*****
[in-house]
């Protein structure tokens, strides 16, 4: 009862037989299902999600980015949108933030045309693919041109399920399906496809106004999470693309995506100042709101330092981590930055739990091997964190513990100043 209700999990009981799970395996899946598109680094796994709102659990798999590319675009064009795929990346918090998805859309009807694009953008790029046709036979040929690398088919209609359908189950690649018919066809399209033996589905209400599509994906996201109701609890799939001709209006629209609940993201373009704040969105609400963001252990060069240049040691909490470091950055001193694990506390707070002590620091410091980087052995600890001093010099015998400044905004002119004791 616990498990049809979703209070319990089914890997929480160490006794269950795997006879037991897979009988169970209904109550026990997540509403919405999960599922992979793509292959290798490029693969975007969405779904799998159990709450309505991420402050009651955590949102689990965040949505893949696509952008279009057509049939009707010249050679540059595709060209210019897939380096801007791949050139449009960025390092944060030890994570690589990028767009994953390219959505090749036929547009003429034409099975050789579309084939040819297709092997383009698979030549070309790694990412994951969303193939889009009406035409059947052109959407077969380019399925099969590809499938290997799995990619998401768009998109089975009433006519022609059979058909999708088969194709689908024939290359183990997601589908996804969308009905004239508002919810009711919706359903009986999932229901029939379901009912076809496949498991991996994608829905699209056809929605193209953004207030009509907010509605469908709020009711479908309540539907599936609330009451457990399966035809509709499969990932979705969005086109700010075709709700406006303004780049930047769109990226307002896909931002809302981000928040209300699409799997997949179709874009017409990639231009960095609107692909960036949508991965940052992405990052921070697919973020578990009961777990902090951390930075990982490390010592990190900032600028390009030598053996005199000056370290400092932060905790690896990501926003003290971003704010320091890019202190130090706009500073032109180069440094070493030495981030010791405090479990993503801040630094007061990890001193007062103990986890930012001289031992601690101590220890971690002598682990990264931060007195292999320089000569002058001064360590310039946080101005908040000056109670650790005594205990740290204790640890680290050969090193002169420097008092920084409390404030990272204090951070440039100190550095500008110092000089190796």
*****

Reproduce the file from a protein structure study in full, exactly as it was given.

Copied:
[in-house]
């Protein structure tokens, strides 16, 4: 009862037989299902999600980015949108933030045309693919041109399920399906496809106004999470693309995506100042709101330092981590930055739990091997964190513990100043 209700999990009981799970395996899946598109680094796994709102659990798999590319675009064009795929990346918090998805859309009807694009953008790029046709036979040929690398088919209609359908189950690649018919066809399209033996589905209400599509994906996201109701609890799939001709209006629209609940993201373009704040969105609400963001252990060069240049040691909490470091950055001193694990506390707070002590620091410091980087052995600890001093010099015998400044905004002119004791 616990498990049809979703209070319990089914890997929480160490006794269950795997006879037991897979009988169970209904109550026990997540509403919405999960599922992979793509292959290798490029693969975007969405779904799998159990709450309505991420402050009651955590949102689990965040949505893949696509952008279009057509049939009707010249050679540059595709060209210019897939380096801007791949050139449009960025390092944060030890994570690589990028767009994953390219959505090749036929547009003429034409099975050789579309084939040819297709092997383009698979030549070309790694990412994951969303193939889009009406035409059947052109959407077969380019399925099969590809499938290997799995990619998401768009998109089975009433006519022609059979058909999708088969194709689908024939290359183990997601589908996804969308009905004239508002919810009711919706359903009986999932229901029939379901009912076809496949498991991996994608829905699209056809929605193209953004207030009509907010509605469908709020009711479908309540539907599936609330009451457990399966035809509709499969990932979705969005086109700010075709709700406006303004780049930047769109990226307002896909931002809302981000928040209300699409799997997949179709874009017409990639231009960095609107692909960036949508991965940052992405990052921070697919973020578990009961777990902090951390930075990982490390010592990190900032600028390009030598053996005199000056370290400092932060905790690896990501926003003290971003704010320091890019202190130090706009500073032109180069440094070493030495981030010791405090479990993503801040630094007061990890001193007062103990986890930012001289031992601690101590220890971690002598682990990264931060007195292999320089000569002058001064360590310039946080101005908040000056109670650790005594205990740290204790640890680290050969090193002169420097008092920084409390404030990272204090951070440039100190550095500008110092000089190796």